"Three To Get Ready" is the most underrated tune of the album. Shifting between 3/4 and 4/4, the tune is upbeat and joyful, perfectly written for Desmond's sound. Desmond's solo out of the head is among the best he ever recorded, and is one I recommend to anyone who asks me about Desmond. "Kathy's Waltz" follows, and Desmond again carries the day, while Brubeck plays with the time signature in his solo, superimposing a two-beat rhythm on the waltz accompaniment. The effect is fun, and swings rather nicely.

"Everybody's Jumpin'" is a satisfying, if unmemorable swinger set against flurries of block chords by Brubeck. Like much of the album, it suggests something new without lighting the world on fire. "Pick Up Sticks" ends the album on a similar note, bringing the album to a somewhat anticlimatic end following the disruptive beginning set by "Blue Rondo a la Turk." Listened alone, the second half the album does not seem like something scholars would be discussing fifty years later.


The time-signature experiments of Time Out were never extrapolated by anyone else the way Miles Davis' modal experiments on Kind of Blue or Ornette Coleman's breaking of harmonic barriers on The Shape of Jazz To Come were. Perhaps this is why it given secondary position to these other works in The Jazz Tradition. Remove the nonstandard time signatures, and the album is still enjoyable, but is not progressive, in the sense that it did not present a drastically new way of playing jazz for other musicians to draw on and evolve. It is still full of surprises, and presents new layers upon further listening, but in the constructed Jazz Tradition, it does not provide trajectory, save for introducing the music to thousands of suburban college students (which is no small feat indeed). As I wrote earlier, the album suggests something new without lighting the world on fire.

Thus it is not entirely unfortunate that the album is overshadowed by Miles, Ornette, and Trane, but this is not to say it is no less of a work of art. Brubeck may not have reinvented the wheel, but he certainly did not mail it in on this album either. On its fiftieth anniversary, it rightly will be celebrated as an example of the limitless possibility inherent in jazz, and also for the searching curiosity of the music which could build so big a tent as to include it with the harmonic explorations of Coltrane and harmalodic possibilities of Coleman.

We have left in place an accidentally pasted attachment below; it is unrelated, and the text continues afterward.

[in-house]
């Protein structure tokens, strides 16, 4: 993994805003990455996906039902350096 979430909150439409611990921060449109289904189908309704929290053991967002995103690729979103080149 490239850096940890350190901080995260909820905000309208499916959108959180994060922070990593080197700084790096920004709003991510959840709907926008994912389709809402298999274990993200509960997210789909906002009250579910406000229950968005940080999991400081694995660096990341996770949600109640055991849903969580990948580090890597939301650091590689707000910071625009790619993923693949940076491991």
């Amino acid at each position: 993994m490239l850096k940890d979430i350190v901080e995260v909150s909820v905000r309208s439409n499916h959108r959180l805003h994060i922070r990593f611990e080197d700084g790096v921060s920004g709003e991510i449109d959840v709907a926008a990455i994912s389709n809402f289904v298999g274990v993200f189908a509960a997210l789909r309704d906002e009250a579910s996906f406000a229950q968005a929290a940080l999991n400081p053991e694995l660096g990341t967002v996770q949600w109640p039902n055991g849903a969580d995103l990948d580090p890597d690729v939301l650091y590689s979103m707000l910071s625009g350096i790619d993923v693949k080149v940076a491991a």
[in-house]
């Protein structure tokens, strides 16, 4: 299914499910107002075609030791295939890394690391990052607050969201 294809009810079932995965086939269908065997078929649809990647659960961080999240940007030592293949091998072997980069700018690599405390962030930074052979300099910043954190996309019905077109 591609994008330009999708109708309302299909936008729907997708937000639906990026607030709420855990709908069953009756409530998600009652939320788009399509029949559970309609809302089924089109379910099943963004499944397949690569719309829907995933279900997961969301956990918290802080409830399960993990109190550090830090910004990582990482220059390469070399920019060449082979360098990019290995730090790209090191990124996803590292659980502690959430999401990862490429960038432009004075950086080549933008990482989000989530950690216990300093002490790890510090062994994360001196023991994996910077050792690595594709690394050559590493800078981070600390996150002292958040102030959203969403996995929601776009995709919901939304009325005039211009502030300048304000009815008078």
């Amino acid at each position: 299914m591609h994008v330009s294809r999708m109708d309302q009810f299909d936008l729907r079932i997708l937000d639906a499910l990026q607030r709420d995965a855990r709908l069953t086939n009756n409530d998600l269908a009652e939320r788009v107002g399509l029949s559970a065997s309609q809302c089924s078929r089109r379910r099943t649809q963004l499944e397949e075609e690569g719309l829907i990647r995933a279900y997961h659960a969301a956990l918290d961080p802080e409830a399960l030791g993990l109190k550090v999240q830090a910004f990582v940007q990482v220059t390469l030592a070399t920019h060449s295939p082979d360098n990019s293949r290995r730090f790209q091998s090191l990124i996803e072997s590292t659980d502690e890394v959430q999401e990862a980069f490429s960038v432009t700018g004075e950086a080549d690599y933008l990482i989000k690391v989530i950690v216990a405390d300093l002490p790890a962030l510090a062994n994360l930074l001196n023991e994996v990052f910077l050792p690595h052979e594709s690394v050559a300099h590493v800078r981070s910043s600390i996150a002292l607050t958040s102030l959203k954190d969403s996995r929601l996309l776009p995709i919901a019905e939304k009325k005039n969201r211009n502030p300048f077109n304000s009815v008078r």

Track Listing: Blue Rondo a La Turk; Strange Meadow Lark; Take Five; Three to Get Ready; Kathy's Waltz; Everybody's Jumpin'; Pick Up Sticks
Personnel: Brubeck, piano; Paul Desmond, saxophone; Gene Wright, bass; Joe Morello, drums

Brubeck was well aware of this fact, and, to his credit, was also skeptical of the way the jazz press and mass media sometimes latched onto white jazz musicians in order to present the music in a manner more palatable to white audiences. He was also as aware as anyone of the way in which jazz was sometimes used to gloss over problems relating to race relations, in addition to being an ally of the civil rights movement. See for instance The Real Ambassadors, a musical he wrote with his wife which satired the use of jazz as a foreign policy by the US State Department. In the musical, Louis Armstrong plays a musician visiting a fictional African country who criticizes the contradictory measure of using jazz to promote America as a bastion of liberty and equality while the US government had yet to sufficiently support the efforts of the civil rights movement.
2My favorite example of this is a Charles Mingus Blindfold Test from 1955, in which Mingus says of a Lee Konitz record, "This makes me mad, because it's not jazz, and people are calling this kind of beat jazz. Dave Brubeck gets the same beat." Mingus would retract this comment himself later that year in his Down Beat article "An Open Letter To Miles Davis." In a 1963 interview, Archie Shepp embarassedly remembered telling Lee Morgan that Brubeck was one of his early influences was Dave Brubeck, after which Morgan "really wigged out."


Below is a YouTube of the Brubeck quartet playing "Take Five" in 1961, with Desmond showing off his inimitable style and Morello giving a nice solo evocative of the styles of both Art Blakey and Philly Joe Jones.